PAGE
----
An Evaluation of Cpd Policies in the Irish Postprimary Sector

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Table of Contents

1.0: Continuous Professional Development an Introduction1

1.1: What is Continuous Professional Development?2

2.0: An analysis of the key elements of CPD3

2.1: Education centres4
2.2: The Second Level Support Service5
2.3: Training for special educational needs5
2.4: Teacher Professional Network Scheme (TPN scheme)5
2.5: Technology (T4)5
2.6: National Behaviour Support Service (NBSS)5
2.7: Teacher Fee Refund Scheme6
2.8: Project Maths Development Team (PMDT)6
2.9: Leadership Development for Schools (LDS)6
2.10: Teacher Induction6
2.11: An Appraisal of CPD Activities in Ireland7
2.11.1: Areas for Review7
2.11.3: VFM Conclusions8
2.11.3: VFM Recommendations9

3.0: An analysis of the adaption and implementation of CPD in schools10

3.1: Forces which facilitate the adaptation and implementation of CPD in schools10 3.1.1 Benefits of CPD to the teacher10
3.1.2: Benefits of CPD to the school11
3.2: Forces which hinder the Adaptation and implementation of CPD in schools11 3.2.1 Resistance from Staff to CPD12
3.2.2 Overcoming resistance of Staff to CPD12
3.3: National Support for the adaptation and implementation of CPD13

4.0: Planning structures or processes which facilitate the introduction of CPD15

41: Support Structures for Staff Development16
4.2: CPD Support Structures17
4.2.1: Convener for staff development17
4.2.2: The Action Group17
4.2.3: Curriculum and Programme Teams17
4.2.5: Support from External Providers18
4.3: Planning for Staff Development in Schools18
4.3.1: Stage 1: Sharing a Rationale for Staff Development18 4.3.2: Stage 2: Identifying Staff Development Needs18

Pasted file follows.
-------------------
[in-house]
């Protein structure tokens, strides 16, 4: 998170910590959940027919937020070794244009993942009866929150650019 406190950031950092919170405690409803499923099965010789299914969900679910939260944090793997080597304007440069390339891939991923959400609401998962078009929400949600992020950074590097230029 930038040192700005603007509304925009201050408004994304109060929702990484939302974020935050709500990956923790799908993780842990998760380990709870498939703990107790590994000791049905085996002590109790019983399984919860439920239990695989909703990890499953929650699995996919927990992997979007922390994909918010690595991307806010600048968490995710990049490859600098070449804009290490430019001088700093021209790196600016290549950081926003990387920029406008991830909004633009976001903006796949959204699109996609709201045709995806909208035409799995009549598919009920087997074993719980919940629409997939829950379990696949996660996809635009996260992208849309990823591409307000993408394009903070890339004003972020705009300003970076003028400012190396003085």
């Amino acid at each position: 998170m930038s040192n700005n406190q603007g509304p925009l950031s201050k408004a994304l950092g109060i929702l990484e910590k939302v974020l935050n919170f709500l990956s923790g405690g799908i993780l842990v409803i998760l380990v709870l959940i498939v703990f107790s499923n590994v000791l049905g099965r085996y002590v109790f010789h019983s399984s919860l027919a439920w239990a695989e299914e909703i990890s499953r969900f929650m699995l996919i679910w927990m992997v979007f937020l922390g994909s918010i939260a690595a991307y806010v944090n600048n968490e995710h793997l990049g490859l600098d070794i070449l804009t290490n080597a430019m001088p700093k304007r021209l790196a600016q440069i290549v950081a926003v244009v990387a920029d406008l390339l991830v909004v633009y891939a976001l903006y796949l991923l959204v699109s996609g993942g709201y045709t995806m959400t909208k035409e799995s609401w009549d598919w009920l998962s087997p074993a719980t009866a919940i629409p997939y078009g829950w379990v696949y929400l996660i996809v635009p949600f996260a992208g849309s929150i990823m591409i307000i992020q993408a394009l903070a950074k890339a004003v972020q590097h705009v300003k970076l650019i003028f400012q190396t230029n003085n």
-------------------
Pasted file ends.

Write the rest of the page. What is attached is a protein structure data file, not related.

4.3.3: Stage 3: Prioritising Staff Development Areas19
4.3.4: Stage 4: Designing the Overall Staff Development Plan19 4.3.5: Stage 5: Implementing and Monitoring19
4.3.6: Stage 6: Evaluating the Staff Development Plan19 4.4: Challenges regarding the introduction of CPD policies in schools20 4.5: Overcoming the Challenges21

5.0: Conclusion22

6.0: References & Bibliography23

1.0: Continuous Professional Development an Introduction

"People can be encouraged to change, but if the structure of the system in which the individuals work does not support them or allow enough flexibility, improvement efforts will fail. Similarly, if the organization's governance, policies, structures, time frames, and resource allocation are changed but the individuals within the organization do not have opportunities to learn how to work within the new system, the improvement effort will fail."  - Todnem & Warner (1994)

I believe the above quotation is an accurate summary of what is required in order to facilitate professional development but also how professional development enables schools to transition teachers from established current practice to suggested models of best practice. Indeed I believe the education sector is on the precipice of significant change but it is unfortunate that the impetus behind this change is economic one rather than one motivated by the educational values of society.

The former British Prime Minister James Callaghan one said that “in today's world higher standards are demanded than were required yesterday and there are simply fewer jobs for those without skill. Therefore we demand more from our schools than did our grandparents”. That statement was made in the 1970s when the British Economy was heavily reliant on the industrial sector.

In today’s modern society we are now competing in a global economy where Ireland is attempting to carve a niche for itself as ‘the knowledge economy’ To help develop a labour force to meet this demand the post primary sector must be able to respond to these requirements. The knowledge economy requires graduates who operate in high value sectors of the economy such as research...
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